Using fungi to create sustainable and economical mycelium-based materials
Most of us see fungi as just food - and possibly pathogens. This is a mistake, because these amazing organisms are capable of much more: they grow on plant residues of all kinds, forming a dense and interconnected structure as they spread. The resulting material can be moulded into desired shapes and be turned into new sustainable and economically attractive products such as leather and polystyrene substitutes or building materials. The manufacturing process for these mycelium materials has been established, and companies are now needed as pioneers to turn this innovation into reality.
Fungi are neither animals nor plants, despite being long thought the latter. They rather form their own kingdom of life, and are organisms that extend beyond the fruiting body that we see. The vegetative body of fungi runs underneath the ground, where it forms a widely branched network of wafer-thin fungal threads, very similar to plant roots. This so-called mycelium can reach almost unimaginable dimensions: one square metre of soil can easily contain a billion fungus mycelia. It is an extremely efficient system that is not at all demanding, grows through organic material of all kinds and binds the mixture into a solid mass.
Fungal spore plus residual material produces innovative material in many and varied forms
Mycelium is therefore an interesting candidate for producing new, sustainable materials. Researchers discovered this potential many years ago and began experimenting with mycelium-based materials. The experimentation proved a success, and led to a well-established manufacturing process for a wide variety of materials. The method is simple: fungal spores are added to waste materials such as sawdust or shredded plant stems that would otherwise be incinerated, or even organic waste such as coffee grounds. The possibilities are almost limitless, as most types of fungi are extremely frugal, growing on and penetrating almost any organic substrate. The type of waste material determines, among other things, the desired application, i.e. the subsequent material properties and quality. In other words, whether the desired product will be soft and flexible or hard and robust. Product hard- or softness can also be influenced through the combination of mycelium with materials such as limestone or by directly affecting the density of mycelium growth.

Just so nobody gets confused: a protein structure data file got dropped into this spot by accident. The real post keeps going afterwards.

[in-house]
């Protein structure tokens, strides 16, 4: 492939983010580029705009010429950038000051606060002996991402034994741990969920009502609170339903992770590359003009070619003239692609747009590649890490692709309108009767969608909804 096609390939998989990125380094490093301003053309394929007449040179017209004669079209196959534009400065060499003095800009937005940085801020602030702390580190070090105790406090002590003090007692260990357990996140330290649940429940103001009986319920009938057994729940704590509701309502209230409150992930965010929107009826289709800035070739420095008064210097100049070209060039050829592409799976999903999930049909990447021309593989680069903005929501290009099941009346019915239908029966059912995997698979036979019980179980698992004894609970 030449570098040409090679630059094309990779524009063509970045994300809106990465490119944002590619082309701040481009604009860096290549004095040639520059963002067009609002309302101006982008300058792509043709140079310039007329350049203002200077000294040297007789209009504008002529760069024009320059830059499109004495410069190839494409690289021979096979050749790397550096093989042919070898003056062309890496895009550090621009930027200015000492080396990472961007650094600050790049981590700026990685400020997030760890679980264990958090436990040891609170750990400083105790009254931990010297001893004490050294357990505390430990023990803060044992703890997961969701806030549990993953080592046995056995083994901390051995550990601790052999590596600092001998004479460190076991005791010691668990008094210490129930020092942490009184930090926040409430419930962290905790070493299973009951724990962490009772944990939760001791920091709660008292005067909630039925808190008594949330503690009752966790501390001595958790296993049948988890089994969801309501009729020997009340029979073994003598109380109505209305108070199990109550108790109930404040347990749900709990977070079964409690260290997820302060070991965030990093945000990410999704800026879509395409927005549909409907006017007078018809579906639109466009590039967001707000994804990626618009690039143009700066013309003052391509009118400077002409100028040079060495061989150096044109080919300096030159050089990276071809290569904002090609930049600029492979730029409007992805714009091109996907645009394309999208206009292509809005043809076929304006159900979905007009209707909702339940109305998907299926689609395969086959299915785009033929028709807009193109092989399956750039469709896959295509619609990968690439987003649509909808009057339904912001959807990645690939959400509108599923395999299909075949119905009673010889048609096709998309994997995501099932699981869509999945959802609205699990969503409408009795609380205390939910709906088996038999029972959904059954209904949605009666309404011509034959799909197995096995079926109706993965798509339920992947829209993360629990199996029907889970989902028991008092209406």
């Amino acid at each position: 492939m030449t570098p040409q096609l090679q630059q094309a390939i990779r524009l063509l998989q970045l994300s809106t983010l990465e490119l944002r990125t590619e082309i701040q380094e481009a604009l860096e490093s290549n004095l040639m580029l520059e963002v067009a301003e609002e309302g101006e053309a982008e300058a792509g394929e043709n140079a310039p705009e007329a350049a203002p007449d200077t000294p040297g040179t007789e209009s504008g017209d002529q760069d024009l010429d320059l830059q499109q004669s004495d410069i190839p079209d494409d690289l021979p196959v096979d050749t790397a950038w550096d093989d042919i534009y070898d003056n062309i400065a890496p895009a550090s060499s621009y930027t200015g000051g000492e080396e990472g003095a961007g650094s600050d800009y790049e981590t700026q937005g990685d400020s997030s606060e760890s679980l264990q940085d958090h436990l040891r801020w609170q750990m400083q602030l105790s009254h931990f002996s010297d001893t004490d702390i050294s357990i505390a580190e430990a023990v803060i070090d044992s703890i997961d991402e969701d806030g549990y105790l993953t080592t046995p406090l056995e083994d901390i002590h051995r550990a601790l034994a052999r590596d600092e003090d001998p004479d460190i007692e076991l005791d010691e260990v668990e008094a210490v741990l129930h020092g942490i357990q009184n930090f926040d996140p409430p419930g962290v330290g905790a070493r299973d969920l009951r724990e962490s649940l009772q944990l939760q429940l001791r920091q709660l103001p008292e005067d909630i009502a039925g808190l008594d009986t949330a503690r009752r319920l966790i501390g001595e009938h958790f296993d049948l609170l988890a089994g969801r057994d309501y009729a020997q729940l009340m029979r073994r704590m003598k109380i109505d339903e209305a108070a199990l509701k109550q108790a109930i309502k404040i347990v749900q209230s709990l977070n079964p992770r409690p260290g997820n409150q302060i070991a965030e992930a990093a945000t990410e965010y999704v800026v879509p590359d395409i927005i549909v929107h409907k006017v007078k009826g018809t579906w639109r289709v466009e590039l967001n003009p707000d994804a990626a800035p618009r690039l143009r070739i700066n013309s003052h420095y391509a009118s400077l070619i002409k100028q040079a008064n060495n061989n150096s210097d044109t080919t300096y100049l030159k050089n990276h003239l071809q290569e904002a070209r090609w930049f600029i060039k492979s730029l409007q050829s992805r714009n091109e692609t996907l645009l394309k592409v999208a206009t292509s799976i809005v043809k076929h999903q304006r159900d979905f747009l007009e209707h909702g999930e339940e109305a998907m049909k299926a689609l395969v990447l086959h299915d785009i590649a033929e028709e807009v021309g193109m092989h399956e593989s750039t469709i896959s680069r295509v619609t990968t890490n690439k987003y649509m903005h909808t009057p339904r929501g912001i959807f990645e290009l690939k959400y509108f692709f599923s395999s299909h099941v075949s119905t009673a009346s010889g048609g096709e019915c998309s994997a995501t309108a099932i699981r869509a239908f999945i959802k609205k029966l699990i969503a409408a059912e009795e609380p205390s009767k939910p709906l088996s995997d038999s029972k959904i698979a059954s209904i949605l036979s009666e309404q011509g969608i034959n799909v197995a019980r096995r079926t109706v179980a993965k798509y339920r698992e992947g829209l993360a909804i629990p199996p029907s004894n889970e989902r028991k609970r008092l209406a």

But that's not all: there are currently over 100,000 recorded species of fungi (although it is estimated that there are up to 4 million).1) Depending on the species chosen, this can lead to an infinite number of possibilities for producing different materials. Once grown into a mould, the solid pieces are then dried to stop growth and pressed into mouldable materials. An alternative option is to produce a paste for 3D printing from the residual materials and subsequently allow the fungus to grow through.
Houses, furniture, packaging, composites and much more
The actual products that have already been made from mycelium-based materials are astonishing: anyone who only associates mushroom houses with dwellings for gnomes needs to think again. A team from the Karlsruhe Institute of Technology (KIT) has used the Ganoderma lucidum tree fungus and wood chips in combination with hemp or flax fibres to produce building blocks for house construction and this could possibly be used to grow entire walls. A house made in this way could then simply be disposed of in the compost. It may also be possible to produce a mycelium-based substitute for climate-damaging concrete. The potential of the biobased and biodegradable material for the construction industry is therefore extremely high due to its special properties such as good fire resistance, heat and sound insulation, low density and weight as well as the possibility of processing it into end products of a variety of shapes.
Other pioneers in the development of mycelium-based products include researchers at Fraunhofer Institutes: the Fraunhofer Institute for Applied Polymer Research IAP in Potsdam, for example, is working on animal-free alternatives to leather products to make vegan shoes, purses, furniture and interior fittings for cars, among other things. Their potential for packaging is also being researched. Solutions in this area are already being successfully marketed in the USA, for example as a substitute for polystyrene, and are being used by high-profile customers such as Dell and Ikea. Sustainable alternatives to plastic are in huge demand in all kinds of areas, and mycelium-based products are therefore extremely promising for companies that produce them.